Minimum film speed is 800. 1600 may be even better with a point-and-shoot, depending on your tolerance for the grain visible. In my experience, on slower film the photos don't come out at all unless you use a flash.

Which brings us to....Turn your off the flash! It only reaches about 15 feet in front of you. If you're that close to the stage, it will annoy the performers (not to mention others in the crowd) and wash out the stage lighting. If there are heads in front of you in the frame, they will be much more brightly lit than your main subject. And if photography isn't allowed at the show, the flash will also be a beacon signal to your location for some burly security guard who wants to confiscate your film and/or camera.

And without a flash, you probably won't get very good shots unless you are close to the stage. If you're a distance away from the stage, most of your shots will all look the same anyway unless you're taking photos for the lighting or background video screens.

Point-and-shoots will likely have problems metering the light properly - usually they average the light over the whole frame or they have a spot meter that's too large to be really useful. You have to hold the camera very still because the aperture will probably be open longer than when you normally take photos. That's tough to do near the front of the stage unless you can steady yourself on the front rail.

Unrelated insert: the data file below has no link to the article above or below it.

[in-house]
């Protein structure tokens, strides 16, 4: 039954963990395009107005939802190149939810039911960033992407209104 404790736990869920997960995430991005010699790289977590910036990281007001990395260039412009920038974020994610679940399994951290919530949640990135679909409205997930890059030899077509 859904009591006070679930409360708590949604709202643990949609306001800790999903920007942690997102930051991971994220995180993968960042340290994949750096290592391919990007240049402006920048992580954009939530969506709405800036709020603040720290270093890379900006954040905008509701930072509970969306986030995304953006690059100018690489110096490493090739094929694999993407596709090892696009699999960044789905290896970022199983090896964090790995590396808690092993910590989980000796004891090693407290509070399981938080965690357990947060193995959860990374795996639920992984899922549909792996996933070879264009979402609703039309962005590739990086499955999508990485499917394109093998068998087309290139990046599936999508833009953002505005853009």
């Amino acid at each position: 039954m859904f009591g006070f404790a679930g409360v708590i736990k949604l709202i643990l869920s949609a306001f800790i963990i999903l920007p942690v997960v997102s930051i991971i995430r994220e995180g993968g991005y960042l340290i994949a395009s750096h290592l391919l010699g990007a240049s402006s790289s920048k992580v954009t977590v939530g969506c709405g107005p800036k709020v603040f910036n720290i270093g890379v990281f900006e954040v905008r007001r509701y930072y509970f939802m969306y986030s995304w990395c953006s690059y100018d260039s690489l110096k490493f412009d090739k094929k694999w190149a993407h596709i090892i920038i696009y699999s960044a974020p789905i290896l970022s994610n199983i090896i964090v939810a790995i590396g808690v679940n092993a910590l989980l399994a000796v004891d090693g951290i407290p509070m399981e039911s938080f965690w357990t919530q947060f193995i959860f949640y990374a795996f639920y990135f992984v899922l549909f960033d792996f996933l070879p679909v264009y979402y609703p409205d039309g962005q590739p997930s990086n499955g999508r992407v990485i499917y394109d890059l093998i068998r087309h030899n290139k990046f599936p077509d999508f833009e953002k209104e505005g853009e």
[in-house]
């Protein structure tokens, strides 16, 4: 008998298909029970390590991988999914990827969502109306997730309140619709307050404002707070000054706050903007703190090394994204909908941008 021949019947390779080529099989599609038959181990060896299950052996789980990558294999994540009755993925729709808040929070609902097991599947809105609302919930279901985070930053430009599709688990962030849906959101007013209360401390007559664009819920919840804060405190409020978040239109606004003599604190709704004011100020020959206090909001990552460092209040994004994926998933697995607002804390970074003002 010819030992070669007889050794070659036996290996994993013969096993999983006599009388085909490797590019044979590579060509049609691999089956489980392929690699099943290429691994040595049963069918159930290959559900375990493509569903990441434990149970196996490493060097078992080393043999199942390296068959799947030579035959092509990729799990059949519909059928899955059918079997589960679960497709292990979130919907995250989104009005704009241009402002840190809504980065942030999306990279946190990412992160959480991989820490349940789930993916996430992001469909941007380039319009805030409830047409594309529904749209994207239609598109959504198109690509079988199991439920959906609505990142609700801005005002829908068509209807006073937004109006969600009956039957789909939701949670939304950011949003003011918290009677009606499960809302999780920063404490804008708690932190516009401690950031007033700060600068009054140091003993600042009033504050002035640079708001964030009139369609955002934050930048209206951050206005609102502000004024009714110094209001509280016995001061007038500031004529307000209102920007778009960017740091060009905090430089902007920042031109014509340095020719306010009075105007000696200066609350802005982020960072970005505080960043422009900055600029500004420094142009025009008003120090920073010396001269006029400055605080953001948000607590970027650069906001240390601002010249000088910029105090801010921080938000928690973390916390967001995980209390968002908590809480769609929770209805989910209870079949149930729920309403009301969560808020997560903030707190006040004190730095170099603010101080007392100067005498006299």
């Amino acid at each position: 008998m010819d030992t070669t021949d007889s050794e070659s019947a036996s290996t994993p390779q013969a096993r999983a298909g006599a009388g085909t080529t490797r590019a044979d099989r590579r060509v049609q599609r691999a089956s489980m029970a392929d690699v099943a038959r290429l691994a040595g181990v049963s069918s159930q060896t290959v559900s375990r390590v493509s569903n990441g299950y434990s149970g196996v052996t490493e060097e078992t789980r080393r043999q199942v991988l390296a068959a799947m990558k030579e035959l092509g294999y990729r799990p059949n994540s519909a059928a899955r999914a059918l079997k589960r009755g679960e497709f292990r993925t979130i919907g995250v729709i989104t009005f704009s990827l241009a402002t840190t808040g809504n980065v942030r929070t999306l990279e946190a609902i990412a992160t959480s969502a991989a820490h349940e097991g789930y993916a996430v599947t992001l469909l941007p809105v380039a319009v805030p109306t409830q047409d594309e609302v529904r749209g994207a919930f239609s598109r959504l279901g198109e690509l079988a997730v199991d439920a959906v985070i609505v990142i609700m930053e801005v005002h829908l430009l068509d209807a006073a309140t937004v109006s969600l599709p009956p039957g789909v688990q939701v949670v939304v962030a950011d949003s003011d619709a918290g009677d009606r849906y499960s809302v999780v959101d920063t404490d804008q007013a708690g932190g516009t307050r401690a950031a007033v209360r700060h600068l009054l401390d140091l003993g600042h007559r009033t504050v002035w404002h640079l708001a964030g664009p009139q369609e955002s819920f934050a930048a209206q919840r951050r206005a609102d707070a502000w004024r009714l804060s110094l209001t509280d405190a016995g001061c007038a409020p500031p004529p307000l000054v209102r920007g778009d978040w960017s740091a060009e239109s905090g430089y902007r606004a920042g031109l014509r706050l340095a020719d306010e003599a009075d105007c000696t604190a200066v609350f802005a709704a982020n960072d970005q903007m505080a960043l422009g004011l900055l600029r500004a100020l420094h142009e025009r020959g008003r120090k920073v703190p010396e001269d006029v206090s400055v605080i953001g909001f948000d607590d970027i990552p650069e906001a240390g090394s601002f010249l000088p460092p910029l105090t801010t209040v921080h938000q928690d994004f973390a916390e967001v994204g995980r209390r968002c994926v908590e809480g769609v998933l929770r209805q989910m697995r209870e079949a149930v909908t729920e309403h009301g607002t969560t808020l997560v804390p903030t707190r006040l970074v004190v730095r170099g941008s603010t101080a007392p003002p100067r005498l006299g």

Try to take pictures when your subject is standing still and the stage lighting is bright. Using the zoom lens may give you a better composition, but it also will lessen the amount of light reaching the film. You probably will have to do some trial and error with your camera to figure out its idiosyncrasies.

You might have a better time at the show if you leave the camera at home so that you're not always thinking about taking pictures. Even if you do manage to get close to the stage, a lot of your shots won't come out anyway. I only got a few per roll that I was happy with. But I am pretty happy with some of the ones I did get.




cerulean is offline  
Old 05-04-02, 06:30 AM
  #12  
Mod Emeritus
 
benedict's Avatar
 
Join Date: Oct 1999
Location: Outside of the U.S.A.
Posts: 10,674
Some interesting information here but this is scarcely on-topic for the Music Forum i.e. although one might find the practical experience of concert-goers here to be useful this isn't really about the music itself....

.... I've locked this one and moved a copy over to Other so interested parties can continue sharing.


Benedict

Last edited by benedict; 05-04-02 at 06:33 AM.
benedict is offline  

Posting Rules
You may not post new threads
You may not post replies
You may not post attachments
You may not edit your posts

BB code is On
Smilies are On
[IMG] code is On
HTML code is On
Trackbacks are Off
Pingbacks are Off
Refbacks are Off


Thread Tools
Search this Thread

Archive Advertising Cookie Policy Privacy Statement Terms of Service

Copyright © 2018 MH Sub I, LLC dba Internet Brands. All rights reserved. Use of this site indicates your consent to the Terms of Use.